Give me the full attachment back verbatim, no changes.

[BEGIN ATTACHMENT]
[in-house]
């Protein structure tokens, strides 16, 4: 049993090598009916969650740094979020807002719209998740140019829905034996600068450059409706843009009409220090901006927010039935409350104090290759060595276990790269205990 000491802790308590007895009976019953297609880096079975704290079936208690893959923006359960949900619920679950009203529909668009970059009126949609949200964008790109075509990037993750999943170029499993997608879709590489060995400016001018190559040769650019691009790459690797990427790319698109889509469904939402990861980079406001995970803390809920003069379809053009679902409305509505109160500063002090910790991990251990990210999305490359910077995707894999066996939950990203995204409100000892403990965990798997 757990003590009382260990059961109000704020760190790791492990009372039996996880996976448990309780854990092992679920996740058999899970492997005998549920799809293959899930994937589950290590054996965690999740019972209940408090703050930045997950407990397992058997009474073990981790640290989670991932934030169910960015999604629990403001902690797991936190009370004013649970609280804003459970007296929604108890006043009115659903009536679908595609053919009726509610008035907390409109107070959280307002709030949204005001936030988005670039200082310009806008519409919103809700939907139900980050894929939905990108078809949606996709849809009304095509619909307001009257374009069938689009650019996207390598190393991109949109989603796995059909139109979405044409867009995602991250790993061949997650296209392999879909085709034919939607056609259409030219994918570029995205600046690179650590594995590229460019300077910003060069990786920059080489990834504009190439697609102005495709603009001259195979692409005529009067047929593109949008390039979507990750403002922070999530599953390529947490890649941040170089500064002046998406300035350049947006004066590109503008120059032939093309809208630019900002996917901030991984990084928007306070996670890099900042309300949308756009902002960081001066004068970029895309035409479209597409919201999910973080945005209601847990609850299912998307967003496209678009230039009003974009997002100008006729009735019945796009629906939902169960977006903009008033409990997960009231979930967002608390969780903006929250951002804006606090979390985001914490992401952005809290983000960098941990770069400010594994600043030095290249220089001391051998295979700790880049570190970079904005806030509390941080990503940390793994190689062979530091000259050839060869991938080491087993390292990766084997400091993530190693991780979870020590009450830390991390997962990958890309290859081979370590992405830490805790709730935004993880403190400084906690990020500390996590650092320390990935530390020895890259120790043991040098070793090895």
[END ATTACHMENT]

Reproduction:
[in-house]
């Protein structure tokens, strides 16, 4: 049993090598009916969650740094979020807002719209998740140019829905034996600068450059409706843009009409220090901006927010039935409350104090290759060595276990790269205990 000491802790308590007895009976019953297609880096079975704290079936208690893959923006359960949900619920679950009203529909668009970059009126949609949200964008790109075509990037993750999943170029499993997608879709590489060995400016001018190559040769650019691009790459690797990427790319698109889509469904939402990861980079406001995970803390809920003069379809053009679902409305509505109160500063002090910790991990251990990210999305490359910077995707894999066996939950990203995204409100000892403990965990798997 757990003590009382260990059961109000704020760190790791492990009372039996996880996976448990309780854990092992679920996740058999899970492997005998549920799809293959899930994937589950290590054996965690999740019972209940408090703050930045997950407990397992058997009474073990981790640290989670991932934030169910960015999604629990403001902690797991936190009370004013649970609280804003459970007296929604108890006043009115659903009536679908595609053919009726509610008035907390409109107070959280307002709030949204005001936030988005670039200082310009806008519409919103809700939907139900980050894929939905990108078809949606996709849809009304095509619909307001009257374009069938689009650019996207390598190393991109949109989603796995059909139109979405044409867009995602991250790993061949997650296209392999879909085709034919939607056609259409030219994918570029995205600046690179650590594995590229460019300077910003060069990786920059080489990834504009190439697609102005495709603009001259195979692409005529009067047929593109949008390039979507990750403002922070999530599953390529947490890649941040170089500064002046998406300035350049947006004066590109503008120059032939093309809208630019900002996917901030991984990084928007306070996670890099900042309300949308756009902002960081001066004068970029895309035409479209597409919201999910973080945005209601847990609850299912998307967003496209678009230039009003974009997002100008006729009735019945796009629906939902169960977006903009008033409990997960009231979930967002608390969780903006929250951002804006606090979390985001914490992401952005809290983000960098941990770069400010594994600043030095290249220089001391051998295979700790880049570190970079904005806030509390941080990503940390793994190689062979530091000259050839060869991938080491087993390292990766084997400091993530190693991780979870020590009450830390991390997962990958890309290859081979370590992405830490805790709730935004993880403190400084906690990020500390996590650092320390990935530390020895890259120790043991040098070793090895």